It Only Takes One Document

A JDC record cracks a genealogist’s case wide open

Doing family research can be both fun and exciting, and tedious and frustrating. There will be times in your research when you keep finding new leads, family members, and records, and there will be other times when you find yourself spending excessive hours trying to locate that one family member’s birthplace in 1930s Poland. But sometimes it is luck – being in the right place at the right time – that can break your family research wide open.

Judith Gidden experienced this little bit of luck – with the help of JDC Archives records.

Judith is an avid Jewish genealogist – she does not consider herself a professional, but does like to help others with their research. When she moved to Chicago, one of her aunts lived 15 minutes away from her new home – so Judith decided to start talking to her aunt about their family history and taking notes of their conversations. Eventually, they met twice a week. Her aunt remembered a fair amount about their large family despite being in her late 80s. Judith soon learned that her grandmother had a brother who had not come to the United States. Her grandmother would send packages and money to her brother and his family, but eventually stopped hearing from them. They assumed he died in the Holocaust which, as it turns out, he did.

Photograph of Judith Gidden’s grandmother and Aunt Sylvia, 1918.

This is where Judith hit a snag. Where would she start in her research about him?

After a few years collecting information, Judith found someone with the name she was looking for – Grodzensky. She thought she was looking for a unique surname and that it would be easy to pinpoint a hometown or location, but it turns out it was fairly common in the Jewish world – more specifically, in Grodno Gubernia (which is a rather large area to begin with). She had given up entirely until she found a document in the JDC Archives.

An online resource that Judith regularly subscribes to posted about the JDC Archives and a list that included about 7-8 pages from Grodno and Bialystok – the exact locations she was researching. This particular list from 1921 was of Polish Jews, grouped by town, who were requesting assistance from relatives in the United States. Judith figured she had nothing to lose, so she might as well take a look.
As it turns out, this was the key to opening everything.

Portion of the page from a JDC Archives document showing the name of Alter Grodzensky.

In searching through this list, she found an Alter Grodzensky – the name of her grandmother’s brother – right next to her grandmother’s name, Esther, as the stateside relative from whom he requested aid in Poland. What made this list stand apart from all the other material she searched through, was that it listed the town in which he resided – Suchowola. Armed with this piece of information, she was able to find out even more.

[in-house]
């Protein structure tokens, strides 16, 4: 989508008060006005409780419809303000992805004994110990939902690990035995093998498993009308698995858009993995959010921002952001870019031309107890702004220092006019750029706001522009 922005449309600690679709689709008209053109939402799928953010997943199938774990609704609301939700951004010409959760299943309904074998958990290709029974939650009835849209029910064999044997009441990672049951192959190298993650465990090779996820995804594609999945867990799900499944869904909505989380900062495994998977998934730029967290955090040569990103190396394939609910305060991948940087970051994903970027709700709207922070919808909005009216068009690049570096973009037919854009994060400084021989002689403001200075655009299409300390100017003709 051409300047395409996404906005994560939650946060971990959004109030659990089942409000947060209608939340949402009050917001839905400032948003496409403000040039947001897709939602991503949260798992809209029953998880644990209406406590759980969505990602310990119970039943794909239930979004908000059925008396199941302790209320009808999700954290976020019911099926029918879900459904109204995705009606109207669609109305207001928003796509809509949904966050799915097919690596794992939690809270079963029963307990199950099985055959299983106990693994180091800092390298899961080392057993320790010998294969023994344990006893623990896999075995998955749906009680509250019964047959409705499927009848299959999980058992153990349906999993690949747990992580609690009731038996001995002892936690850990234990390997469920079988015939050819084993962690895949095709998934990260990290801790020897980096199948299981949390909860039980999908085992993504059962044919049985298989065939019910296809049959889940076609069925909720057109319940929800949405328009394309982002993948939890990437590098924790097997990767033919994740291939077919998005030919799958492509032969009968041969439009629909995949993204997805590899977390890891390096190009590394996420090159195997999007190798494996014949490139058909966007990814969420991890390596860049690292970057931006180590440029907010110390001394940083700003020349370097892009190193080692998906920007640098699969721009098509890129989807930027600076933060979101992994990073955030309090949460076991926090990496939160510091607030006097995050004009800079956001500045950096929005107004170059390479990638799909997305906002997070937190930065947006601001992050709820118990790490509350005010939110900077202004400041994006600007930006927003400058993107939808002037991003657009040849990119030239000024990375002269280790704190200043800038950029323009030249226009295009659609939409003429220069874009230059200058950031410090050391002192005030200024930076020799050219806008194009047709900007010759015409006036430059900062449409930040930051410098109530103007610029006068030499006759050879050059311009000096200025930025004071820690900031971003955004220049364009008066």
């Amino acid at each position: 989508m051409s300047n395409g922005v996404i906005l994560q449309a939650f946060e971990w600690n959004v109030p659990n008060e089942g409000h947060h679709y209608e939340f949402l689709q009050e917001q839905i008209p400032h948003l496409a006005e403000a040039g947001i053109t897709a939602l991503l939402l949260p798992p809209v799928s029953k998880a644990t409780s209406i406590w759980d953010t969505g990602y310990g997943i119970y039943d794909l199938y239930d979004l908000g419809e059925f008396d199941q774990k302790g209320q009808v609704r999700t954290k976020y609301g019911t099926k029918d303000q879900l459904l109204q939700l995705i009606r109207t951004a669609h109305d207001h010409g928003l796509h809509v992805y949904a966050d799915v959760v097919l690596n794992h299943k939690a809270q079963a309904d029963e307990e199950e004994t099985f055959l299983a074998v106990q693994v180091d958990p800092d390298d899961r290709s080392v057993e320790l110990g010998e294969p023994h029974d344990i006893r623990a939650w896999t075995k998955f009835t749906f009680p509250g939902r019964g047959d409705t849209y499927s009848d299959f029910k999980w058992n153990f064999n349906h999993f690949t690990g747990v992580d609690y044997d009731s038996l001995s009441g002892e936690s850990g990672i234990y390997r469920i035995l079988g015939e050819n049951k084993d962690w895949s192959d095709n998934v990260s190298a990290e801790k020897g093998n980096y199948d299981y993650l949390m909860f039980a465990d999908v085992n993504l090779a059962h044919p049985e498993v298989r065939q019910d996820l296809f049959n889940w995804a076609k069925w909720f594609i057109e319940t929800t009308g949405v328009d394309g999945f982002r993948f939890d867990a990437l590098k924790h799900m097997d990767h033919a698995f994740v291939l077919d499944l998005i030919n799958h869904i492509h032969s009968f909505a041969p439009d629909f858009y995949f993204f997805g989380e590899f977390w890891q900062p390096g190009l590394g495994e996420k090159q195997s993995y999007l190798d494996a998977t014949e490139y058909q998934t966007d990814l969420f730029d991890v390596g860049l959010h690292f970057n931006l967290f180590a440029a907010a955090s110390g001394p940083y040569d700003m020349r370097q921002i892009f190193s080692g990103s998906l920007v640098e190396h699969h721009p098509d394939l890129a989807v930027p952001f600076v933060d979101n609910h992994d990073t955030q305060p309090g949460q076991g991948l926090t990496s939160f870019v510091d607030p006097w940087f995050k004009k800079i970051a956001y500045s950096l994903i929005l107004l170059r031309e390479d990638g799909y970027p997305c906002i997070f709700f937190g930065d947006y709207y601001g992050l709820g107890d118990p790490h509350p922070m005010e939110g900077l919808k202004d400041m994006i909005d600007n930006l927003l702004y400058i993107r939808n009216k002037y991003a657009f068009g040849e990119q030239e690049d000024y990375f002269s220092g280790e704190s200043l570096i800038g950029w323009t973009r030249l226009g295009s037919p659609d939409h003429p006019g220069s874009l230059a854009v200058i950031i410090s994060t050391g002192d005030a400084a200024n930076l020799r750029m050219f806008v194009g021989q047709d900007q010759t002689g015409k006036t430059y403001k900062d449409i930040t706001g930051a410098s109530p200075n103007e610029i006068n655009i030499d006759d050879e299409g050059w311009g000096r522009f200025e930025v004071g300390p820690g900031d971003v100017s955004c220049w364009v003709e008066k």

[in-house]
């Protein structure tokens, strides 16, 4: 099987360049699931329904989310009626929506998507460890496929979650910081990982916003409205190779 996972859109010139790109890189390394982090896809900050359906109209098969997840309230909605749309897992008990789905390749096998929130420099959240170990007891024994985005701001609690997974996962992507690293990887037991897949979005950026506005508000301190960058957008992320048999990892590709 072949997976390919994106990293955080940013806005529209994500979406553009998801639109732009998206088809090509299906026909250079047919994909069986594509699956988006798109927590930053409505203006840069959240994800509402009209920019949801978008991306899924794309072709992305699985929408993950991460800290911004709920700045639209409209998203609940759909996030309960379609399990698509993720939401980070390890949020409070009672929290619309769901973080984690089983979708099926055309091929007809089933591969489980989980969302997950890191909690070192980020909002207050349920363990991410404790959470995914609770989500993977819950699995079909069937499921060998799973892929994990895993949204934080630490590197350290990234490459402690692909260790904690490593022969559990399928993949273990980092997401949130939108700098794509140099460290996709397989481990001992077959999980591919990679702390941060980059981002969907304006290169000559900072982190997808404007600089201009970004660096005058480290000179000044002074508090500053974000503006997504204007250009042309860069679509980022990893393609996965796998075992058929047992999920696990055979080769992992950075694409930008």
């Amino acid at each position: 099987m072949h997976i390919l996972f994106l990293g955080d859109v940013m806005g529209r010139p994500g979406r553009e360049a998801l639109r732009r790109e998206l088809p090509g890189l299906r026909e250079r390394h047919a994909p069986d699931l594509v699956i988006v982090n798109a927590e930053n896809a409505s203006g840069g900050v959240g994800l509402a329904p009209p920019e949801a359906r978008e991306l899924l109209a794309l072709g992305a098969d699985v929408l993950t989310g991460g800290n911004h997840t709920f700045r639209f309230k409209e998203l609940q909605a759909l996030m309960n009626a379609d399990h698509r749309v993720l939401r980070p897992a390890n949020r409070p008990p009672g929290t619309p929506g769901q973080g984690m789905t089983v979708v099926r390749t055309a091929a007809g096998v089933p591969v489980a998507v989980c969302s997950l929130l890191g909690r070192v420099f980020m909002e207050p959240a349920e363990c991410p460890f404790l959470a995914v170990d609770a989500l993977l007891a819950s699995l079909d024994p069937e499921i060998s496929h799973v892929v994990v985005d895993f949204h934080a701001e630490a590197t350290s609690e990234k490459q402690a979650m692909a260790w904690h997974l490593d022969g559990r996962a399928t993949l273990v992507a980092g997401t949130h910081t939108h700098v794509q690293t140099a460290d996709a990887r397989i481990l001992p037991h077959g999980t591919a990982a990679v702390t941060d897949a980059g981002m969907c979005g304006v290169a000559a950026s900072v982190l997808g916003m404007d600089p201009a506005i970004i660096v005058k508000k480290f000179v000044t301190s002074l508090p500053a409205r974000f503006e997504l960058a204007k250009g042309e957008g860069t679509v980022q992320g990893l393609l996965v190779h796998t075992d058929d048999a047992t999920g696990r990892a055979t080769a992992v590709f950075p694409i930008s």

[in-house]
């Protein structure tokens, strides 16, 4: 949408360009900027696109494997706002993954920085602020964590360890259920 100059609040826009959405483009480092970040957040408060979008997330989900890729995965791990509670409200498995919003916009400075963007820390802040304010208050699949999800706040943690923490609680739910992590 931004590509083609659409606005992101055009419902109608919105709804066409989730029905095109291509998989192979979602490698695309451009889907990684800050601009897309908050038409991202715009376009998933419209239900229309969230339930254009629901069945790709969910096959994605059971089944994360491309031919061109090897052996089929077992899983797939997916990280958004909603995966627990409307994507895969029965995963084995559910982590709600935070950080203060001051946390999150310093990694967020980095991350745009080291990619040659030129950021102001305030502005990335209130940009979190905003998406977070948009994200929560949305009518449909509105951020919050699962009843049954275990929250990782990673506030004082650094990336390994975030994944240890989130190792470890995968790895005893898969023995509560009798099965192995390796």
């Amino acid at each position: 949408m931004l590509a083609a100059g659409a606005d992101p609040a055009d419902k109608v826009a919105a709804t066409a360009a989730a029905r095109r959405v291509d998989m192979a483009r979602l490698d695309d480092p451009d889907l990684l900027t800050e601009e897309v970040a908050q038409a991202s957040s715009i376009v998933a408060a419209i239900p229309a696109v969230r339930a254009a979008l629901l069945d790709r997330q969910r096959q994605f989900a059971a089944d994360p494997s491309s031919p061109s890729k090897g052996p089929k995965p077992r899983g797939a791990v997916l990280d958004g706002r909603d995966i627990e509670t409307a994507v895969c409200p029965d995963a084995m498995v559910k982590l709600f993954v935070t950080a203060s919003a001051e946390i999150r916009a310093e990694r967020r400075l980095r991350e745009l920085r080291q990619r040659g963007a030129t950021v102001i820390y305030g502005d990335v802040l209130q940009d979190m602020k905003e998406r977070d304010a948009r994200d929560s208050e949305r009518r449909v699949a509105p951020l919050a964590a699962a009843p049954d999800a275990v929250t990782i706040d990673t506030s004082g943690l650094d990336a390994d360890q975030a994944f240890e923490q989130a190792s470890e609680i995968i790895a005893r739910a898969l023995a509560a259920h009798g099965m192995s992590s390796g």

Judith logged onto JewishGen. In their Family Finder feature, she was able to see that there was someone else looking for the same last name she was researching – Gross (some relatives shortened Grodzensky to Gross when they came to the United States). She found out that this woman’s father was one of Alter’s sons. Alter’s son had come to the United States in 1904 and stayed with Judith’s grandmother, then moved to Boston. Judith’s aunt had been aware of him, but did not know the exact connection to the family. From there, Judith located Alter’s great-granddaughter and began to flesh out her tree – which had just grown surprisingly and exponentially!

Judith Gidden, 2018.

Last summer, Judith attended the International Association of Jewish Genealogical Societies’ (IAJGS) annual conference in Warsaw and was able to visit the area she now knows her family came from. She had the opportunity to visit Suchawola with a terrific researcher and group of fellow genealogists, and had the opportunity to see what the town looked like before the war and what it was like for Jews to live in the area before the rise of Nazism.

Judith says that if she hadn’t found the list from the JDC Archives, she would never have found the town she was looking for and, as a result, would have never been able to reach out to her long-lost family. Since stumbling upon this list three years ago, she says, she has not found any piece of information that would have made the same breakthrough in her research.

At the end of the day, it only took one JDC document to bring her family back.

Want to explore your own family history? Search the JDC Archives’ Names Index. You can find more information on the lists included in that database, including the list that helped Judith, here.

About the Author

Judith Gidden is from Chicago, Illinois. This story was shared with her permission.

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